Simon Littlejohns, Partner and Head of Tax at Birmingham chartered accountants and business advisers Friend Partnership, discusses why you need to start planning for April now.
The Summer Budget gave us a nasty surprise which was totally unexpected, as all surprises are I suppose, and which will affect the majority of OMBs. I am of course referring to the change to the taxation of dividends.
The announcement was clearly at odds with the current ‘we support entrepreneurs’ sound bites from the Chancellor and others.
There are a number of actions which can be considered in advance of the change.
As always care is needed with any dividend planning as each and every case will be different.
The new rules will impose new rates of tax for dividend income when that income exceeds the ‘Dividend Allowance’ of £5,000. The new rates will be: 7.5%, 32.5% and 38.1% for dividend income falling within the basic, higher and upper rate bands respectively. The existing regime, with a tax credit which satisfies the basic rate liability on a dividend, will be abolished.
Dividend income is always taxed as the ‘top slice’ of taxable income.
Unfortunately the rules are complex in that the dividend allowance is not simply deducted from the dividend with the net amount then subject to tax. Rather the allowance is treated as a zero rate band for dividends. This is especially telling when the dividend is potentially exposed to higher rates of tax.
The change is apparently aimed at reducing the advantage of taking dividends rather than salary from a company for those who are able to influence such decisions – e.g. entrepreneurs and those with OMBs.
In the future it is perhaps to be expected that the dividend rates will be increased to eliminate the benefits of dividend over salary completely. This has to be set against the position for savers who in many cases may rely on a dividend stream from a portfolio of investments.
Potential impact of changes
As an example the tax increase under the new rules is just under £2,500 for a business owner with a salary of £12,000 and dividend of £50,000 – a not insignificant sum.
Points to note
- For all shareholders with a dividend materially in excess of £5,000 per annum there will be an increase in personal tax liabilities.
- Some limited planning is available and will consist of the following:
- Making sure that the £5,000 dividend allowance is used in full; and
- Dividend payments could be advanced and credited to loan accounts (to ease company cashflow). This will result in a lower rate of tax but an amount which would be paid earlier – a due date of 31 January 2017 for 2015/16 balancing payments.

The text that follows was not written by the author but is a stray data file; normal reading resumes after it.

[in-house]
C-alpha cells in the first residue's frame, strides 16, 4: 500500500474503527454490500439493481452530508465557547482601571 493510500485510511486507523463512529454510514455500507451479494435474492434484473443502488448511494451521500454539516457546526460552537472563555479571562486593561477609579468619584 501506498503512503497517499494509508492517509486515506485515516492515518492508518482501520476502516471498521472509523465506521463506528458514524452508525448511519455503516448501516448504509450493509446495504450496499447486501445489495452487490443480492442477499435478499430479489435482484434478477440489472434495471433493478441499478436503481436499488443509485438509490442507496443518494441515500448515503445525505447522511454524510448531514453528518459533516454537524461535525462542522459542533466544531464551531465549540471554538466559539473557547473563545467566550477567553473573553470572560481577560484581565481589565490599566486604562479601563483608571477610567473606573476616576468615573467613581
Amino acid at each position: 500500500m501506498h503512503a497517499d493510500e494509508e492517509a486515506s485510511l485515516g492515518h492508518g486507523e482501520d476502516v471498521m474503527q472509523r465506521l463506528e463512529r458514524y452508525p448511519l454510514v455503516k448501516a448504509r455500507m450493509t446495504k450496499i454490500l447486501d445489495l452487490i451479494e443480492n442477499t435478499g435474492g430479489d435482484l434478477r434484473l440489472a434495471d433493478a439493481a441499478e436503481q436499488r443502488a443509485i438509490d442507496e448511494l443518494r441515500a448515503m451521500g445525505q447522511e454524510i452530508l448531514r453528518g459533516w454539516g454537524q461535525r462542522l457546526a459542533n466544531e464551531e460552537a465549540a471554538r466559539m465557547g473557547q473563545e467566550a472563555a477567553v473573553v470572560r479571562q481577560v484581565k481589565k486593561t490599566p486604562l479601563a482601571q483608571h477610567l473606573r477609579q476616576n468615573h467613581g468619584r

- A redistribution of shares between family members is worthwhile if it is possible to access further tranches of the £5,000 dividend allowance.
Points to consider
In order to decide what actions may be appropriate before April the following points should be considered by all business owners:
- The level of the company’s distributable profits paying attention to the likely outturn for the current financial year – i.e. make sure that contingencies and corporation tax liabilities are taken in to account if profits fluctuate and there is no material balance of undistributed profits brought forward. I have seen many situations where dividends have been ‘overcooked’ such that overdrawn loan account have to be created at the company’s year-end;
- The level of available cash in the company;
- The current shareholding structure paying heed to the ‘problems’ associated with dividend waivers;
- The level of taxable income for current or prospective shareholders remembering that the personal allowance is lost on a scaled basis when taxable income exceeds £100,000; and
- Whether there are any ‘better’ ways of extracting profits such as pension contributions for business owners approaching 55.
The new rules are unwelcome and may herald the slow death of the dividend v salary discussions sildenafilo teva peru which take place in all OMBs.
In anticipation of the changes there are certain actions which can be taken in the next six months which might save business owners some material amounts of tax if they have a profitable business with ample reserves.